It seems no matter where they’re located in the world, every major city has suffered through a devastating fire. While some of the more famous blazes took place in Chicago and London, New Orleans has had several of its own. The largest of these took place in 1788, and the Great Conflagration of New Orleans might have been the end of the city if not for decisive leadership.
A Very Bad Good Friday
March 21st, 1788 was a very bad Good Friday for the City of New Orleans. Vicente Jose Nunez, the Spanish army’s paymaster, was a faithful man. A Catholic, he had a private altar in his home at the corner of Chartres and Toulouse streets. On this Good Friday, he’d lit up to 50 tall taper candles while praying. This act of piety was about to prove disastrous for, as he went out to attend to dinner, the unattended tapers caught fire to the drapes and, within minutes, had spread to the ceiling and wooden shingled roof. Strong southeasterly winds spread the flames through 18 blocks of tightly packed buildings, most made of cypress timbers.
Traditionally on Good Friday no church bells were rung. Even though doing so could have warned people of the growing fire, the priests refused to budge on the matter. This, combined with the fact that the city was woefully unprepared to stop such a blaze, led to 856 buildings being destroyed in just under five hours.
Perhaps the only saving grace of the Great Fire was that it occurred around 1:30 in the afternoon. Had it started at night, the loss of life would have been catastrophic. As it was, very few died and injuries were kept to a minimum since the citizens had the advantage of daylight to help them escape the burning buildings. Still, the loss of 4/5’s of the city, including every bakery, left people in despair of where they would live and how they would eat.
Better to Ask Forgiveness than Permission
Esteban Rodriguez Miro, the governor of Louisiana, looked out at his decimated capitol city. Families were wandering in shock, holding what few items or papers they’d been able to save from the blaze. He knew action must be immediately taken to secure them shelter and food. He ordered the army to provide tents to the people who could not be taken in by those who still had houses standing. A shipment of biscuits which had been bound for Natchez was instead distributed to the newly displaced and Miro himself stood outside of his home giving his own money to the most desperate of the poor.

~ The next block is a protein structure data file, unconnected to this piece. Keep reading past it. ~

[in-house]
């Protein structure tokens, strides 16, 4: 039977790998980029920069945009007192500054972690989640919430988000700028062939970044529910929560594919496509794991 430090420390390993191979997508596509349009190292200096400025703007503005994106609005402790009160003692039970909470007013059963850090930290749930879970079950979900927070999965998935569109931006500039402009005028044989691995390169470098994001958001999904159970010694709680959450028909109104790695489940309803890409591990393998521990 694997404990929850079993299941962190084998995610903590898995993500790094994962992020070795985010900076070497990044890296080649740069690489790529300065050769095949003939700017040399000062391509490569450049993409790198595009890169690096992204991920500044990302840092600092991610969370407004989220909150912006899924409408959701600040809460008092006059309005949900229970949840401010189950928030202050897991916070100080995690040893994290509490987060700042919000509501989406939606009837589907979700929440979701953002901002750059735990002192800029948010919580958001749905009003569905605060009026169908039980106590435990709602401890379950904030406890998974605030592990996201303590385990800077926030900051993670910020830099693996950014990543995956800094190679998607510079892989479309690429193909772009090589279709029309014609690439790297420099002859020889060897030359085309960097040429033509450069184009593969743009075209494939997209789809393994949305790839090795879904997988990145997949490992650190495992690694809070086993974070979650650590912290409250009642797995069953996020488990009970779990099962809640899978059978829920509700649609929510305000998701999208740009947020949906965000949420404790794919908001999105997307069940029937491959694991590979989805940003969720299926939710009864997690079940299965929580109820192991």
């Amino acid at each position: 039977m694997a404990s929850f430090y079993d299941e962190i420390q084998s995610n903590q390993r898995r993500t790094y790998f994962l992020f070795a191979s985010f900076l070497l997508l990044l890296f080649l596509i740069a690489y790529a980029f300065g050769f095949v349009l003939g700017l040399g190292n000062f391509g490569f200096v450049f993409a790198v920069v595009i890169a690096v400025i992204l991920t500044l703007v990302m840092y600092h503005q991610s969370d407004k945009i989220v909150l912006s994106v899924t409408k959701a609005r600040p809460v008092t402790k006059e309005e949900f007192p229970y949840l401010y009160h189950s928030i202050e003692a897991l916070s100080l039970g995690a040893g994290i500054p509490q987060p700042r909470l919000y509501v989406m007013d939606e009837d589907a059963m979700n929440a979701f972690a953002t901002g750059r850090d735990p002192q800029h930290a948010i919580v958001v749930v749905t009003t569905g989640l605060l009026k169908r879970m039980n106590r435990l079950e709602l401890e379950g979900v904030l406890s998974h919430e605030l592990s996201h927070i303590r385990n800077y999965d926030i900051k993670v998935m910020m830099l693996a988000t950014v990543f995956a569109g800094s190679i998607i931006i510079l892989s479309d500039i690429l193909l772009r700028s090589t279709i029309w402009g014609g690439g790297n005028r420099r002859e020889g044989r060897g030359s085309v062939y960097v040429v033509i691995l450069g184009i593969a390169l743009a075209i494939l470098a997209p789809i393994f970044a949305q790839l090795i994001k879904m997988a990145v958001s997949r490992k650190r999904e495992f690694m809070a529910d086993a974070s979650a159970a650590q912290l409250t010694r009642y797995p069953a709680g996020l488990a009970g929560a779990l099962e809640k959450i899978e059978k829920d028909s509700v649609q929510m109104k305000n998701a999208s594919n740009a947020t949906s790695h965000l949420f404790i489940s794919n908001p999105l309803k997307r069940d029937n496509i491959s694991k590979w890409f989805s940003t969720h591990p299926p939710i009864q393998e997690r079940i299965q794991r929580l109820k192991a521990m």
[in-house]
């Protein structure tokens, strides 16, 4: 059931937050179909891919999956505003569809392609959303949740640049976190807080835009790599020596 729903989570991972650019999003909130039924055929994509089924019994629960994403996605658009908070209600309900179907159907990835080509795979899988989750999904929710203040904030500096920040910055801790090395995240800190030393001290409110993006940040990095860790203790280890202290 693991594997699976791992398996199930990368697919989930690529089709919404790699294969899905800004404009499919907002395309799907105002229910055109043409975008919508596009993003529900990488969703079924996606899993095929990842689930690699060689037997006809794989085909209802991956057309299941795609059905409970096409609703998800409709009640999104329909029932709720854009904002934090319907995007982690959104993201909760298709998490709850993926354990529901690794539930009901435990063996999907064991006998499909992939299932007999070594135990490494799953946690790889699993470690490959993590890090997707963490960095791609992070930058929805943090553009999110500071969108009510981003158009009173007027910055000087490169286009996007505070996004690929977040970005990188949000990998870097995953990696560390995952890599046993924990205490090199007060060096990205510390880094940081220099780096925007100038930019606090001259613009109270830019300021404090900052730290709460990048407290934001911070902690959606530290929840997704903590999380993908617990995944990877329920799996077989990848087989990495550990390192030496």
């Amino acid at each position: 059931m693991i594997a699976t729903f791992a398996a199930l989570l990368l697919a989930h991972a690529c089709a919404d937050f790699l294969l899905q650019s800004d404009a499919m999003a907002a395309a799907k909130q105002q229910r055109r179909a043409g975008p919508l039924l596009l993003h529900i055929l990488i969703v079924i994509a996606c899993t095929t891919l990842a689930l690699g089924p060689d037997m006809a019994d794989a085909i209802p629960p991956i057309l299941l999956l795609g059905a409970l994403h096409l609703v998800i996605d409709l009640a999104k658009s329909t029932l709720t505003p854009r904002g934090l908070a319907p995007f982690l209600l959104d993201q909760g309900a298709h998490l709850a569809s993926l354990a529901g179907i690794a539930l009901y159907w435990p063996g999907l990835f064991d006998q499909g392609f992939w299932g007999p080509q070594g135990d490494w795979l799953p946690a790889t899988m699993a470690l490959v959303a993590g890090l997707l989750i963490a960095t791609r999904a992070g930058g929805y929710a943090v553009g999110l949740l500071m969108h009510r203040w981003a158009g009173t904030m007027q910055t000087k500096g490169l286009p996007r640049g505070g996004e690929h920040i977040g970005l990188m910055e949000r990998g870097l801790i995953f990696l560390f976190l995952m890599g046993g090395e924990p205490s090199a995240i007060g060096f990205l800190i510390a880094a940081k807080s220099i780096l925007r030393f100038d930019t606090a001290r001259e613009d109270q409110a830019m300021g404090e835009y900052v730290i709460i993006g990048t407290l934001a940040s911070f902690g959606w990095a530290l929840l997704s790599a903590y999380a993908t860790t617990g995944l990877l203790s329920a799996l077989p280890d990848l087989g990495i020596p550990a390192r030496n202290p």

In defiance of Spanish law which forbade the colony from trading with the newly formed United States or from allowing non-Spanish ships to enter the Gulf of Mexico, Governor Miro sent several ships to Philadelphia to secure flour and other vital supplies. He also sent letters to French holdings in the Caribbean for help. It was only after this that he wrote to King Charles III in Madrid asking the King to allow a French ship, The Trout, to supply New Orleans from nearby Saint Domingue. He also plead for clemency for the ships carrying the vital flour from Philadelphia and was successful in securing permission for both from the King.
Miro declared that all goods would remain the same prices as before the fire. In this way, he helped the colony avoid the heavy inflation that had crippled other cities’ recovery efforts after major disasters. He also sent out a call along the Mississippi for all farmers to send their goods to the city. This allowed New Orleans’ citizens to survive until the supplies from Philadelphia and Saint Domingue could arrive. Miro even, at the King’s expense, ordered barracks built close to the river to house the displaced as the army tents they were living in were a temporary solution at best.
Up from the Ashes
While his decisive action was enough to help the young colony survive the immediate aftermath of the fire, Miro knew that without changes to building codes and a fire suppression plan, the city would simply be primed for another blaze. Instead of allowing buildings to continue to be built with exposed cypress beams, they would now be built with brick or with timber encased in cement to prevent such a quick spreading of flames. The city also secured several new fire engines, leather buckets, and four pumps to help ensure such a fire would not happen again. And for the most part it worked. While fire did strike again in 1794, just over 200 buildings (mostly those which had not been built to the new code) were destroyed as opposed to the 856 lost in 1788.
But the city was changed in other ways too. Miro’s success in gaining permission for New Orleans to trade with the United States and for foreign ships to enter the Gulf of Mexico allowed the city to become a major trading port. It also helped turn the colony from a struggling one into a hub of culture with grand Spanish architecture visitors to the city can still enjoy today.
So, the next time you wander through the French Quarter and see those beautiful wrought iron balconies on pastel-colored homes, say thanks to Governor Miro. Without his bold leadership, New Orleans would likely have remained nothing but ashes and rubble.